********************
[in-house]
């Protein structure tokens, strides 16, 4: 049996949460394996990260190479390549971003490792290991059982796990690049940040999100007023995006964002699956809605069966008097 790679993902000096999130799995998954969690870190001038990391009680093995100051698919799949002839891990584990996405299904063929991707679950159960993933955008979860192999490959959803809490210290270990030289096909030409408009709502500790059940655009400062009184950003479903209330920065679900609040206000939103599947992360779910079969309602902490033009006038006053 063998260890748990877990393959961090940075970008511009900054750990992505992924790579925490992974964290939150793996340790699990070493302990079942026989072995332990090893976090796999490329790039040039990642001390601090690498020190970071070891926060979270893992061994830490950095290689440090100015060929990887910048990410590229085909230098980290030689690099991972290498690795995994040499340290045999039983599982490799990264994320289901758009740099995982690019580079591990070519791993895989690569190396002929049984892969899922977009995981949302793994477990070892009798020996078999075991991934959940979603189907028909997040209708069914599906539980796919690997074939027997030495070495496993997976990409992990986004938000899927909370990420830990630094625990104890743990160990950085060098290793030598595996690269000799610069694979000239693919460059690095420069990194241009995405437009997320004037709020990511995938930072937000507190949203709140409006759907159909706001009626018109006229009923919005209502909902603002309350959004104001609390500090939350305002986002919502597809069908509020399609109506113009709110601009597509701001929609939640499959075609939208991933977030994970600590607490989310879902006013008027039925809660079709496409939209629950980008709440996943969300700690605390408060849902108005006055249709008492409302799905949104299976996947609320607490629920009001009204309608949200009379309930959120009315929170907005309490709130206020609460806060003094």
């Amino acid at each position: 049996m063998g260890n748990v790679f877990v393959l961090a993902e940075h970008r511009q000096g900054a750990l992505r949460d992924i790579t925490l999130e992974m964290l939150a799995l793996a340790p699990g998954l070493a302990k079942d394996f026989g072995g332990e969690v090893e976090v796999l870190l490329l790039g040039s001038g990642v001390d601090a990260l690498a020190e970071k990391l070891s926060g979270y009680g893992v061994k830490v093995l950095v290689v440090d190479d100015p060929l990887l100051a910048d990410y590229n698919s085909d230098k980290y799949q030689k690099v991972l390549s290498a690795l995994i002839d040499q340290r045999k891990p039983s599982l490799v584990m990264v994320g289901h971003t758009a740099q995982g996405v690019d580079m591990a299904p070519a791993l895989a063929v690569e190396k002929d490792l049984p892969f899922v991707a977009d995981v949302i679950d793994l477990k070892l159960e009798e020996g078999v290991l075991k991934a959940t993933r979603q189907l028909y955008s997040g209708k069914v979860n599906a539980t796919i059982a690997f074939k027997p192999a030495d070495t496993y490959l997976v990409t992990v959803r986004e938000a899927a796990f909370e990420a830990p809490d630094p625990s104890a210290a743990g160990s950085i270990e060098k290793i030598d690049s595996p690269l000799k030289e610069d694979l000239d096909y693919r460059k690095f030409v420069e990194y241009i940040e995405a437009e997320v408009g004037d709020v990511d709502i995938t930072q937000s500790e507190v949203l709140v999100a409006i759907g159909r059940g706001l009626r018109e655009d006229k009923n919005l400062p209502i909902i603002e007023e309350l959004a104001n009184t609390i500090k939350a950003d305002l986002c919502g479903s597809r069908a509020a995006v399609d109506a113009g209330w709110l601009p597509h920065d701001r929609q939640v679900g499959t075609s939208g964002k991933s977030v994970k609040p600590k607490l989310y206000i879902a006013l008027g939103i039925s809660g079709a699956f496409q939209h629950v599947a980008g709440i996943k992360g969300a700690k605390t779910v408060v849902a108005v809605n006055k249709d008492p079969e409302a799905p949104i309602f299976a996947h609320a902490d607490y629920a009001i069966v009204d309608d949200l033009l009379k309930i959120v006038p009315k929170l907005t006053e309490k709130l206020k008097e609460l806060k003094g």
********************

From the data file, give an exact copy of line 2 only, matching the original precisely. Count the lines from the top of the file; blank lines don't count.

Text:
């Protein structure tokens, strides 16, 4: 049996949460394996990260190479390549971003490792290991059982796990690049940040999100007023995006964002699956809605069966008097 790679993902000096999130799995998954969690870190001038990391009680093995100051698919799949002839891990584990996405299904063929991707679950159960993933955008979860192999490959959803809490210290270990030289096909030409408009709502500790059940655009400062009184950003479903209330920065679900609040206000939103599947992360779910079969309602902490033009006038006053 063998260890748990877990393959961090940075970008511009900054750990992505992924790579925490992974964290939150793996340790699990070493302990079942026989072995332990090893976090796999490329790039040039990642001390601090690498020190970071070891926060979270893992061994830490950095290689440090100015060929990887910048990410590229085909230098980290030689690099991972290498690795995994040499340290045999039983599982490799990264994320289901758009740099995982690019580079591990070519791993895989690569190396002929049984892969899922977009995981949302793994477990070892009798020996078999075991991934959940979603189907028909997040209708069914599906539980796919690997074939027997030495070495496993997976990409992990986004938000899927909370990420830990630094625990104890743990160990950085060098290793030598595996690269000799610069694979000239693919460059690095420069990194241009995405437009997320004037709020990511995938930072937000507190949203709140409006759907159909706001009626018109006229009923919005209502909902603002309350959004104001609390500090939350305002986002919502597809069908509020399609109506113009709110601009597509701001929609939640499959075609939208991933977030994970600590607490989310879902006013008027039925809660079709496409939209629950980008709440996943969300700690605390408060849902108005006055249709008492409302799905949104299976996947609320607490629920009001009204309608949200009379309930959120009315929170907005309490709130206020609460806060003094």